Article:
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Repetition then pressure testing. Followed by more repetition and more pressure testing.
Then repetition and pressure testing. Then get married, have children, and move into a house with a white picket fence.
Then repeat the whole process all over again, with new wife and new children.
Then repetition and pressure test again.
 

Xue Sheng

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I beleive I read somewhere that once you do something 2000 times it becomes habit so... do once and repeat 1999 times.. I would say that is a good case for repetition.
 

Big Don

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Repetition then pressure testing. Followed by more repetition and more pressure testing.
Then repetition and pressure testing. Then get married, have children, and move into a house with a white picket fence.
Then repeat the whole process all over again, with new wife and new children.
Then repetition and pressure test again.
But, I don't want more children. One is enough for me!
 

Mimir

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Funny this topic would come up now. We have spent the last week of class focusing almost exclusively on the back leg side kick. We have worked on the fundemental movements, the alignment of the body through the technique, pulling of the toes back, the angle of the foot at the extension, not dropping the shoulder or arm, you name it. From the white belts all the way up through the 2nd Dan Black Belts, we have all found something that we needed to work on and improve.

As a 1st Dan, I thought I knew the back leg side kick - Until this week...
 

Darren

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I just read Brian VanCise's blog where he describes practicing hundreds of repetitions of a single technique...

He's making a great point. Too many people training in the martial disciplines today haven't fostered a love of repetition. It takes doing a single technique hundreds and thousands of times to really move it into a useful skill. It's not something you can do in 5 minutes. You won't master every skill in a single day. In fact, you won't master ANY skill in a single day. You might reach a sudden realization in a single moment -- but that's not the same as truly owning that realization.

My teacher used to say that "repetition is the mother of learning" and taught me that one measure of a person's seriousness was their willingness to practice through repetition.
In your training you must get to the point where your conscience turns to the subconscious when your in that state your mind clears its self of all thought and emotions and your on a different plain and your body just moves, every body weapon seems to have a mind of its own! Its just plain weird!!!
 

Gyakuto

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Ive always thought of repetition as being equivalent of rote-learning in academic subjects: vitally important but almost universally hated.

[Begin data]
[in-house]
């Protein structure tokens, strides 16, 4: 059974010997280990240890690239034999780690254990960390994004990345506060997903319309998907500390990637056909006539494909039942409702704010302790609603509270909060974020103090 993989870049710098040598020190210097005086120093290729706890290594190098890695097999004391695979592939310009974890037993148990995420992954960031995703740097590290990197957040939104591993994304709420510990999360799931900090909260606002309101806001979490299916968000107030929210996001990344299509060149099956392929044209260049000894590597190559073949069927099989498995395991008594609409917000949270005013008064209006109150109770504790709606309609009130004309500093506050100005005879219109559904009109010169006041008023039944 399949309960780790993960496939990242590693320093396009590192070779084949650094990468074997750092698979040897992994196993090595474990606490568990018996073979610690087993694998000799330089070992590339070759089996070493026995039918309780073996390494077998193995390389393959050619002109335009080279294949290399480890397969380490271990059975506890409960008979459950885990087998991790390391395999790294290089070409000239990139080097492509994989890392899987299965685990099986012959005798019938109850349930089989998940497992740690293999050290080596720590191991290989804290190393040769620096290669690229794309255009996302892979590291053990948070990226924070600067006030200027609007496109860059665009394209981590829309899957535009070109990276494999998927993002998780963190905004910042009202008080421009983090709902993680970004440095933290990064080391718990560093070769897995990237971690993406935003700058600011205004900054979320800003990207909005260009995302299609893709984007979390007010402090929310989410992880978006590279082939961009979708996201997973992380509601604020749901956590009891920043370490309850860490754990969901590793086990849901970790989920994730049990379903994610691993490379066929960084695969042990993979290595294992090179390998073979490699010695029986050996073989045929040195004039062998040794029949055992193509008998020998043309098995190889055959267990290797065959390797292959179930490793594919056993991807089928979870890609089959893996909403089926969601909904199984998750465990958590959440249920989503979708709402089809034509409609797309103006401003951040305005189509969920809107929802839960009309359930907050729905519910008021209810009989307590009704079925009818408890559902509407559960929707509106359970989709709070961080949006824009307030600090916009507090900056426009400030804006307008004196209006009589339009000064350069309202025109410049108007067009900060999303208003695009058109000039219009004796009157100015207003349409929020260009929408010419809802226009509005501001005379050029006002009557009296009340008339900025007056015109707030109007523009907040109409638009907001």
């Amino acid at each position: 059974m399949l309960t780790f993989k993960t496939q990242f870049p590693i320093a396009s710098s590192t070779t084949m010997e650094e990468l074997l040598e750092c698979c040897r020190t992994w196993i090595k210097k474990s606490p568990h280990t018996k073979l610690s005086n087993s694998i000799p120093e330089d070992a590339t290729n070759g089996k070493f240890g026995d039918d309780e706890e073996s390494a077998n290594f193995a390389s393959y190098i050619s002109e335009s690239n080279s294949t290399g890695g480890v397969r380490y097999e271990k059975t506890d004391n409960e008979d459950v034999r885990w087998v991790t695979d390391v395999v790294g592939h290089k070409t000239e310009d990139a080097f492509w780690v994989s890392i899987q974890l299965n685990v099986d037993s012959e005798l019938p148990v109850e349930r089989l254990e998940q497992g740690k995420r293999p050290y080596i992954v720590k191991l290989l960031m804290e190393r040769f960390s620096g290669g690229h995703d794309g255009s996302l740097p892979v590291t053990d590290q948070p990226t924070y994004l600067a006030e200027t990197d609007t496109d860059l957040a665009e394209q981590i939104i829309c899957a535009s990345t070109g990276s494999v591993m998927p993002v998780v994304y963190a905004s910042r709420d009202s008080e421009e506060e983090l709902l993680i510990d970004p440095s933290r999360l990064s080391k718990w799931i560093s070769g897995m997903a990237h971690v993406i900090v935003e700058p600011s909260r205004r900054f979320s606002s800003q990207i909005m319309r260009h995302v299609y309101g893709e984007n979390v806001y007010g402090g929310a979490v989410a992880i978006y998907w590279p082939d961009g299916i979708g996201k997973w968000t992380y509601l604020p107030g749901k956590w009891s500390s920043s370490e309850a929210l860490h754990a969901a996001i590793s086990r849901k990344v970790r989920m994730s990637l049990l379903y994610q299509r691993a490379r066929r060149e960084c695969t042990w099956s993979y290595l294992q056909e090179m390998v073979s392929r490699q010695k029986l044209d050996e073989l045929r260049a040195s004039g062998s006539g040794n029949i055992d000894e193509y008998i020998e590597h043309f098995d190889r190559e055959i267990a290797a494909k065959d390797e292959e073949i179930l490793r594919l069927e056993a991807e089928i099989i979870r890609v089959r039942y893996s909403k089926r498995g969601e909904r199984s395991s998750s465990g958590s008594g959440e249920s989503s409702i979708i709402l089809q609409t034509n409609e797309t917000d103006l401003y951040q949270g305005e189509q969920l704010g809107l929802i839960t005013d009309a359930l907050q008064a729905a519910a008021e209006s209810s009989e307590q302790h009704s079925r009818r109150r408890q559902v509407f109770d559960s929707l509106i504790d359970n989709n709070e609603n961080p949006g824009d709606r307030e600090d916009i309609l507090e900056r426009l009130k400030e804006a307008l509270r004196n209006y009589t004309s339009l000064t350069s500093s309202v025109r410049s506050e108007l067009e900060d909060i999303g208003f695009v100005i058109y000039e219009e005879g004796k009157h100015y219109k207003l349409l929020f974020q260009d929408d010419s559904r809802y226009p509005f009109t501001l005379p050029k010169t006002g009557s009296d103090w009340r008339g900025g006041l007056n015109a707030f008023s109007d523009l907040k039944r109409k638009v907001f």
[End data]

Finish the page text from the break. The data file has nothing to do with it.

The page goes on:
I think it was Voltaire who said, 色rote-learning is the trellis upon which free-thinking grows. Perhaps repetition is the foundation upon which martial artists are built.
 

isshinryuronin

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Repetition is good, much repetition is better. The danger is that after doing it over and over one tends to get lax. Like a good singer or stage actor, each performance must be done with spirit as if it was the first. That's one thing...

But repeating it exactly the same way will not give optimum benefit. A simple reverse punch has perhaps 30-50 or more "data points" that can affect the result. A little more or less hip, how the weight is transferred with the legs, the exact amount of tension or relaxation at each point of the punch, breath control, etc. And each of these have various inflection.

Like cooking, there is a basic recipe that should be followed, but beyond that, experimentation is needed to come up with the exact taste that's best for any particular individual. A little more of this spice, a little less of that, how much time at what temp, how much stirring, and so on. It requires a lot of tasting on the way to your own perfect dish.

The same in MA technique. You won't know exactly what it is until you feel it. It may take 5,10 or 20 years (as in my case) to stumble upon it. (Not that it wasn't excellent to begin with.) It's not what you do, but how you do it. Sometimes it's not a physical thing, but an attitude or spirit that can make that tiny adjustment that yields a big change in the nature of the move. A 1% change can make a 10% difference. All the above, mind you, is just for a single technique!

Some have posted questions on what there is to learn after 5th, 6th or 8th degree black belt. This is an answer.

So, in doing all those reps, they don't have to be all the same. Each one can be a journey of discovery.
 
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Kung Fu Wang

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But repeating it exactly the same way will not give optimum benefit.
If you train 3 punches combo, you may train

- jab-jab-cross today,
- jab-jab-hook tomorrow, and
- ...

If you use jab, cross, hook, uppercut, overhand as the basic tools, you may come up a maximum of 5 x 5 x 5 = 125 different combos. Some comb may not make sense but it covers all cases.